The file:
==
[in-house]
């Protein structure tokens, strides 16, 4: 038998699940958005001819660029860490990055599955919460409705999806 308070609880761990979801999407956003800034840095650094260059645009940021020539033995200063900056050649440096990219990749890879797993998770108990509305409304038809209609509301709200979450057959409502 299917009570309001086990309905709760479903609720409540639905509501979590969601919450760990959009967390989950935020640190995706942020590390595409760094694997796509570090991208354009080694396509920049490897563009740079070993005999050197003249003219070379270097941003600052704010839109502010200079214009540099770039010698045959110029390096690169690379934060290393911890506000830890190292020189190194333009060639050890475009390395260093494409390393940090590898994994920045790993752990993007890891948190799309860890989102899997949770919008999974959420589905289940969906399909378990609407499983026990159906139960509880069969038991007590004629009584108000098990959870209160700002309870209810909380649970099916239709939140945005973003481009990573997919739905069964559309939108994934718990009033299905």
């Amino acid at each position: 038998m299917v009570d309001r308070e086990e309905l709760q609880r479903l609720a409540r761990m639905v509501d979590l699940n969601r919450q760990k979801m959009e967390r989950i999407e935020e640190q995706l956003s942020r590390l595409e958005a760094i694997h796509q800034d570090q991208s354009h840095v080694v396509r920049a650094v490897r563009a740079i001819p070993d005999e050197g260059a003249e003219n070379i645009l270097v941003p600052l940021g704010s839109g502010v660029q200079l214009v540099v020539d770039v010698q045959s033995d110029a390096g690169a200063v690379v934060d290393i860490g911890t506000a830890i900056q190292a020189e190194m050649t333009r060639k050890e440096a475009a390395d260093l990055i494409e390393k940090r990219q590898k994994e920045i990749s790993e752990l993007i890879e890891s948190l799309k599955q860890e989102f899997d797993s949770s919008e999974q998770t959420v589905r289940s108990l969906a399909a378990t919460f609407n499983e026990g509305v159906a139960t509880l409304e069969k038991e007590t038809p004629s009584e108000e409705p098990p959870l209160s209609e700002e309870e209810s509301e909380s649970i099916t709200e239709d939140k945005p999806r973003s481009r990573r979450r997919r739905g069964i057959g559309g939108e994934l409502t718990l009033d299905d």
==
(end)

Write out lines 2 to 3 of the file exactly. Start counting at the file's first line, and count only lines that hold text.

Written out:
């Protein structure tokens, strides 16, 4: 038998699940958005001819660029860490990055599955919460409705999806 308070609880761990979801999407956003800034840095650094260059645009940021020539033995200063900056050649440096990219990749890879797993998770108990509305409304038809209609509301709200979450057959409502 299917009570309001086990309905709760479903609720409540639905509501979590969601919450760990959009967390989950935020640190995706942020590390595409760094694997796509570090991208354009080694396509920049490897563009740079070993005999050197003249003219070379270097941003600052704010839109502010200079214009540099770039010698045959110029390096690169690379934060290393911890506000830890190292020189190194333009060639050890475009390395260093494409390393940090590898994994920045790993752990993007890891948190799309860890989102899997949770919008999974959420589905289940969906399909378990609407499983026990159906139960509880069969038991007590004629009584108000098990959870209160700002309870209810909380649970099916239709939140945005973003481009990573997919739905069964559309939108994934718990009033299905």
């Amino acid at each position: 038998m299917v009570d309001r308070e086990e309905l709760q609880r479903l609720a409540r761990m639905v509501d979590l699940n969601r919450q760990k979801m959009e967390r989950i999407e935020e640190q995706l956003s942020r590390l595409e958005a760094i694997h796509q800034d570090q991208s354009h840095v080694v396509r920049a650094v490897r563009a740079i001819p070993d005999e050197g260059a003249e003219n070379i645009l270097v941003p600052l940021g704010s839109g502010v660029q200079l214009v540099v020539d770039v010698q045959s033995d110029a390096g690169a200063v690379v934060d290393i860490g911890t506000a830890i900056q190292a020189e190194m050649t333009r060639k050890e440096a475009a390395d260093l990055i494409e390393k940090r990219q590898k994994e920045i990749s790993e752990l993007i890879e890891s948190l799309k599955q860890e989102f899997d797993s949770s919008e999974q998770t959420v589905r289940s108990l969906a399909a378990t919460f609407n499983e026990g509305v159906a139960t509880l409304e069969k038991e007590t038809p004629s009584e108000e409705p098990p959870l209160s209609e700002e309870e209810s509301e909380s649970i099916t709200e239709d939140k945005p999806r973003s481009r990573r979450r997919r739905g069964i057959g559309g939108e994934l409502t718990l009033d299905d």